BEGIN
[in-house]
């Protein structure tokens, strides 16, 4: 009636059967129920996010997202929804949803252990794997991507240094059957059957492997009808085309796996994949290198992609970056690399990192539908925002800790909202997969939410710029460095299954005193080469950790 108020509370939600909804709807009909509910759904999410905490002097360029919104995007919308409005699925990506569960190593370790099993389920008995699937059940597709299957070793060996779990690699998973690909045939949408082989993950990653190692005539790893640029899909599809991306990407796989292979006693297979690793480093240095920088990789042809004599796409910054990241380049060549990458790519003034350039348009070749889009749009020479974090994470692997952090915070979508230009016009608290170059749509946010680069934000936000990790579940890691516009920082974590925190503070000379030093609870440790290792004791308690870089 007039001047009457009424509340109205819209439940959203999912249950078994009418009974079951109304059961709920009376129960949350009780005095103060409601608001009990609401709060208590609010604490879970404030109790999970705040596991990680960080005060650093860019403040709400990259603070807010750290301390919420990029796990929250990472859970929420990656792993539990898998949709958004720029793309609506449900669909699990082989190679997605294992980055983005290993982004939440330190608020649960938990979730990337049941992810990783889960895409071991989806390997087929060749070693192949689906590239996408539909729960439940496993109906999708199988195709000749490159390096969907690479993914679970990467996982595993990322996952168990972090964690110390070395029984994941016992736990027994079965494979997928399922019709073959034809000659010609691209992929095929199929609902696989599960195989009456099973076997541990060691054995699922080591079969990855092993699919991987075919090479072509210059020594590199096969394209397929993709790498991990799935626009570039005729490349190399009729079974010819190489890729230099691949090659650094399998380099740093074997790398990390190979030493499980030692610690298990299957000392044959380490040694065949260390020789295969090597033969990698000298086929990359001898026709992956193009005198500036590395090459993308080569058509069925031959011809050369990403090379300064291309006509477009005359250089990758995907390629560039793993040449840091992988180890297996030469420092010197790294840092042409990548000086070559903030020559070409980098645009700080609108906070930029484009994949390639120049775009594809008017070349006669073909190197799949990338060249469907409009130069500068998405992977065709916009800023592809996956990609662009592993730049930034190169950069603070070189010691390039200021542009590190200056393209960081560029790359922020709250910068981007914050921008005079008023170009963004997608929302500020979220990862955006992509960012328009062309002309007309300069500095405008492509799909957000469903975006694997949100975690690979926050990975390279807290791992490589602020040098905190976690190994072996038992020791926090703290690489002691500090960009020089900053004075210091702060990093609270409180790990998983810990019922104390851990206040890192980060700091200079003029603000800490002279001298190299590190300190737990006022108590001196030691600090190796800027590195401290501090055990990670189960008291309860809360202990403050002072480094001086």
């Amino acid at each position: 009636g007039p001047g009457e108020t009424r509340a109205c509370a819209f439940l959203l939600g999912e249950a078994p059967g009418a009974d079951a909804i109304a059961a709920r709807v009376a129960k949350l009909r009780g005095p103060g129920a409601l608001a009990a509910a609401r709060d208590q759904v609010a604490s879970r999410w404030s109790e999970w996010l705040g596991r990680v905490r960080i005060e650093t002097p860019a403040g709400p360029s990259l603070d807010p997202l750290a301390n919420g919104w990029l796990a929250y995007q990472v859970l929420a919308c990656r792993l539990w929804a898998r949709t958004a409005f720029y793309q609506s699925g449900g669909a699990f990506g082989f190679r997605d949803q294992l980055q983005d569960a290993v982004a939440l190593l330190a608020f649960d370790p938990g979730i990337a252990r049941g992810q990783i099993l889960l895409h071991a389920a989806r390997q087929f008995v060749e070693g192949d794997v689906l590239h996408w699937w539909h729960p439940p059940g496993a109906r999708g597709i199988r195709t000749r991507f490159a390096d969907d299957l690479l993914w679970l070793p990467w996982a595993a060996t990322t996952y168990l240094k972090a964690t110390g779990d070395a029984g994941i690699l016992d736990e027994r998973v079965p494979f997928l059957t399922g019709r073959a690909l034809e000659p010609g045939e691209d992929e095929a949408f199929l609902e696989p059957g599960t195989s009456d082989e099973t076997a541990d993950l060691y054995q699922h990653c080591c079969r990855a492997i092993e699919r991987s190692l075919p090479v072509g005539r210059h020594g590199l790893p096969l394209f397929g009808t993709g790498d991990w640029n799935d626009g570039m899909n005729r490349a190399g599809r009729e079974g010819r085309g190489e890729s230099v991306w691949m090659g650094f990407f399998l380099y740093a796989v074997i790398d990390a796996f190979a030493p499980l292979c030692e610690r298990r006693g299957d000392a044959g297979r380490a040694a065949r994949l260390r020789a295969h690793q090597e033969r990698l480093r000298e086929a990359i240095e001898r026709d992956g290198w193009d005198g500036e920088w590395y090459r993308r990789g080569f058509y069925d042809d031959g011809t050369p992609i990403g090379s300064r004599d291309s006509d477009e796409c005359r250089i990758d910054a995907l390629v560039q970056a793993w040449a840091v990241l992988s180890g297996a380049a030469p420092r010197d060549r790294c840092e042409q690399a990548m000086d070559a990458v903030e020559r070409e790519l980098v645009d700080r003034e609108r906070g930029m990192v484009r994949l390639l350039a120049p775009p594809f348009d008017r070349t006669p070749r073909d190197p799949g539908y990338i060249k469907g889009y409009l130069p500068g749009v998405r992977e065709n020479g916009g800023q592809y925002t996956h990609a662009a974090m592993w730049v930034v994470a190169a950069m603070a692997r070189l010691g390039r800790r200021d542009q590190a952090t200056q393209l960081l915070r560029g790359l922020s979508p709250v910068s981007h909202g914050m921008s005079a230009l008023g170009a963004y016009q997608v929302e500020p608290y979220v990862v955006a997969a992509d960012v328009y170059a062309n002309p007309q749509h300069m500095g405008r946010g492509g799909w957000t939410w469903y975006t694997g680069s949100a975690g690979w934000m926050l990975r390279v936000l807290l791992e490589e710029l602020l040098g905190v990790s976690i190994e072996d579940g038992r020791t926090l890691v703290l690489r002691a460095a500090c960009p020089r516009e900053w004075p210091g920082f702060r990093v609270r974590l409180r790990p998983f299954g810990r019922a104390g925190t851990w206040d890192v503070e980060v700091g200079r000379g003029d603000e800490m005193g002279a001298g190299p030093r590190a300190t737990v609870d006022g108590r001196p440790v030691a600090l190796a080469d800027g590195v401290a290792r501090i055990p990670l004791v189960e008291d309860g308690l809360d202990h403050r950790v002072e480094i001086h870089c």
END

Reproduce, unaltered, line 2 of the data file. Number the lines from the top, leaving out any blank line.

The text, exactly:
């Protein structure tokens, strides 16, 4: 009636059967129920996010997202929804949803252990794997991507240094059957059957492997009808085309796996994949290198992609970056690399990192539908925002800790909202997969939410710029460095299954005193080469950790 108020509370939600909804709807009909509910759904999410905490002097360029919104995007919308409005699925990506569960190593370790099993389920008995699937059940597709299957070793060996779990690699998973690909045939949408082989993950990653190692005539790893640029899909599809991306990407796989292979006693297979690793480093240095920088990789042809004599796409910054990241380049060549990458790519003034350039348009070749889009749009020479974090994470692997952090915070979508230009016009608290170059749509946010680069934000936000990790579940890691516009920082974590925190503070000379030093609870440790290792004791308690870089 007039001047009457009424509340109205819209439940959203999912249950078994009418009974079951109304059961709920009376129960949350009780005095103060409601608001009990609401709060208590609010604490879970404030109790999970705040596991990680960080005060650093860019403040709400990259603070807010750290301390919420990029796990929250990472859970929420990656792993539990898998949709958004720029793309609506449900669909699990082989190679997605294992980055983005290993982004939440330190608020649960938990979730990337049941992810990783889960895409071991989806390997087929060749070693192949689906590239996408539909729960439940496993109906999708199988195709000749490159390096969907690479993914679970990467996982595993990322996952168990972090964690110390070395029984994941016992736990027994079965494979997928399922019709073959034809000659010609691209992929095929199929609902696989599960195989009456099973076997541990060691054995699922080591079969990855092993699919991987075919090479072509210059020594590199096969394209397929993709790498991990799935626009570039005729490349190399009729079974010819190489890729230099691949090659650094399998380099740093074997790398990390190979030493499980030692610690298990299957000392044959380490040694065949260390020789295969090597033969990698000298086929990359001898026709992956193009005198500036590395090459993308080569058509069925031959011809050369990403090379300064291309006509477009005359250089990758995907390629560039793993040449840091992988180890297996030469420092010197790294840092042409990548000086070559903030020559070409980098645009700080609108906070930029484009994949390639120049775009594809008017070349006669073909190197799949990338060249469907409009130069500068998405992977065709916009800023592809996956990609662009592993730049930034190169950069603070070189010691390039200021542009590190200056393209960081560029790359922020709250910068981007914050921008005079008023170009963004997608929302500020979220990862955006992509960012328009062309002309007309300069500095405008492509799909957000469903975006694997949100975690690979926050990975390279807290791992490589602020040098905190976690190994072996038992020791926090703290690489002691500090960009020089900053004075210091702060990093609270409180790990998983810990019922104390851990206040890192980060700091200079003029603000800490002279001298190299590190300190737990006022108590001196030691600090190796800027590195401290501090055990990670189960008291309860809360202990403050002072480094001086």